VS: Definitely. That’s the whole thing with using the language of cinema, you know? Like within Narrative Reflections on Looking there’s always the creeping gaze of the camera which starts from the feet and moves up. And when you start with the feet you think you’re gonna get something, but by the time you end up on the face you realise you’re looking at something else entirely. Basically, what I’m trying to do with that is that same thing I’m doing with my drag. You start off by letting people be comfortable: you start off with what seems like systems of looking that they’re very used to, lulling them into a false sense of security – “oh I’m just going to be consuming this image of a beautiful woman” – but it turns out that they’re actually looking at something a little more sinister and a lot more queer.

TR: So that also ties into the question of what you’re looking at with your drag. Can you explain the sinister side?

VS: In Narrative Reflections on Looking I can say that my influences come from old Hollywood, iconographies of western femininities, so you know there’s definitely Marilyn Monroe, Marlene Dietrich, Jessica Rabbit, and these cartoon-ish caricatures of Western femininity. But the sinister element is that when you look at a drag queen from far away you’re often not very sure whether it’s a drag queen, things become apparent the closer you get. The way that I think about my drag is that I’m not just trying to criticise beauty ideals, we live with them, they’re very deeply ingrained, in our psyche and our systems of desire. I’m trying to acknowledge that, yes, I did grow up in a society that told me that I wanted to be all of these things, and actually I do enjoy being all of these things and doing all of this drag. I love being this super sexed up vixen, Hollywood, giant blonde hair, super glamorous creature. But you can enjoy these things, and know that they’re constructed. Enjoy them and know that they’re fake.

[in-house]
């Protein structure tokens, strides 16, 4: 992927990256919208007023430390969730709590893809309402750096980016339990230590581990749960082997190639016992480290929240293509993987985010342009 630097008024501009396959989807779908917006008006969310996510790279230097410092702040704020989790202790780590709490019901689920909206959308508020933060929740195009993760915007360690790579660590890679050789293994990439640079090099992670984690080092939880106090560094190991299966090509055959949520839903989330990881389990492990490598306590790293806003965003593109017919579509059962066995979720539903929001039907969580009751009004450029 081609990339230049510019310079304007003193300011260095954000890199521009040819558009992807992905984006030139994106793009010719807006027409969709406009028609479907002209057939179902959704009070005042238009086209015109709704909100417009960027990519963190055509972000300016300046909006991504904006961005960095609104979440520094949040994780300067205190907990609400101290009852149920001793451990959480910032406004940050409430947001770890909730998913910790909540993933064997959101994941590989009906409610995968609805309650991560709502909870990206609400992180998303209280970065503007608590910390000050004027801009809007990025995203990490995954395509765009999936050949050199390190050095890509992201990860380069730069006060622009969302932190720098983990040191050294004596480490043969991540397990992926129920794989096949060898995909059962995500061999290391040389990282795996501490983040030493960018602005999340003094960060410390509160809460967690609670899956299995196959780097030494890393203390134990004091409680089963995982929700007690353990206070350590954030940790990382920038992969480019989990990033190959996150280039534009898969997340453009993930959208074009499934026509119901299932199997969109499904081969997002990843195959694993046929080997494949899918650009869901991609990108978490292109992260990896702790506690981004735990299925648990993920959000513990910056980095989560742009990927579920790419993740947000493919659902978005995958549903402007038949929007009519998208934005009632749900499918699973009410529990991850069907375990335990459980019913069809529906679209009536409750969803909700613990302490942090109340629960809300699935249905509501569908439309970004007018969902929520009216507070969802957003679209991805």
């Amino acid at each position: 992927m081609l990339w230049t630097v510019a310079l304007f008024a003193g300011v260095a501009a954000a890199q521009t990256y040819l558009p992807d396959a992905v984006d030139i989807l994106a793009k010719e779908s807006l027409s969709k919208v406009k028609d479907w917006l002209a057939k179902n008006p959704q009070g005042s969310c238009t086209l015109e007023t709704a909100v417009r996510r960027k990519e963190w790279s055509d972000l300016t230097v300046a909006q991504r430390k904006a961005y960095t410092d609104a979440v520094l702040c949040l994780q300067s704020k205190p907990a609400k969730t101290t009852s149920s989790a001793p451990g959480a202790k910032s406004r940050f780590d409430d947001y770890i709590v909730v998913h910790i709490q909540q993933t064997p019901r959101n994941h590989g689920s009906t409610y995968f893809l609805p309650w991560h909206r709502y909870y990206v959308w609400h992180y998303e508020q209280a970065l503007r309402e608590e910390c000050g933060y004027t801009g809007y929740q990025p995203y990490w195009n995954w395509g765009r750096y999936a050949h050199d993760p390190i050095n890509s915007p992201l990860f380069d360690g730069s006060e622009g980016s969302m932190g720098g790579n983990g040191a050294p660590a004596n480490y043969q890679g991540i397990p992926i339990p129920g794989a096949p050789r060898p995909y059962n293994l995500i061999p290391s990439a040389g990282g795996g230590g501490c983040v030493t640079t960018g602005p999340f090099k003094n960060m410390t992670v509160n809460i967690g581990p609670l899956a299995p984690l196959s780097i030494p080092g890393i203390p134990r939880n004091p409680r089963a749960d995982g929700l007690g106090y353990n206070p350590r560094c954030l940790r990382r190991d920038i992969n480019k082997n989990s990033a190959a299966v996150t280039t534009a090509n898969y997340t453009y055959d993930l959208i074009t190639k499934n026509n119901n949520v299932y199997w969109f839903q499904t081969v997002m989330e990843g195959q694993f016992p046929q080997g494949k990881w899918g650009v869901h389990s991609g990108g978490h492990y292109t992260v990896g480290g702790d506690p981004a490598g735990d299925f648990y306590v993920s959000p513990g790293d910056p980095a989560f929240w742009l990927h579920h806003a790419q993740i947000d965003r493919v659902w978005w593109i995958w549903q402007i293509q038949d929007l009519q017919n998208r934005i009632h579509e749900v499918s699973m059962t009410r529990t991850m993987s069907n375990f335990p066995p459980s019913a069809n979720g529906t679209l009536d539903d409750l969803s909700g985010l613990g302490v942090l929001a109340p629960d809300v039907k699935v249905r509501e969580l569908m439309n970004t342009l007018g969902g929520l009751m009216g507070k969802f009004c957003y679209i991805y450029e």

TR: Would you say it’s visual speculative fiction that you’re engaging in then?

VS: Yeah, sure, I think about drag as an embodied speculative fiction, as a space for fantasy, where you can use this medium which is very playful to talk about things that can be really serious in an interesting and enticing way. Which is what good science fiction does too – it uses fantasy and play to speak about things which are serious.

TR: So what’s in the films?

VS: Well, one of them comes from the experience of looking at images of really skinny white girls in teen magazine and the kind of desire I had looking at these images. A lot of my work is about our relationships with images, and how those relationships change us.

TR: In what way?

VS: I think within mainstream media, images are incredibly gendered and that’s how advertising works – we’re presented with an image which is incredibly far from the image you have of yourself, making you feel like you have and incredible lack. The more anxiety you produce in a consumer, the more likely a consumer is to buy into achieving that image.

TR: But then in the visual you are becoming that image?

VS: Right, yes, that’s what the film series is about in drag – clowning these ideals I’ve always been told that I want to be. That are so embedded in systems of looking and desire. So I’m undermining it by saying that yes I can do that – I can be a glamorous, tall, big breasted, white woman. Why not? What’s stopping me? Nothing. So here you go.

I want people to look at the films and be able to relate to the experiences in them, and I want people to look at the images and find themselves looking at themselves more than they’re looking at me. Go and see the show. Then the ball will drop.

Narrative Reflections on Looking is at Sotheby’s S2 until January 25, 2019.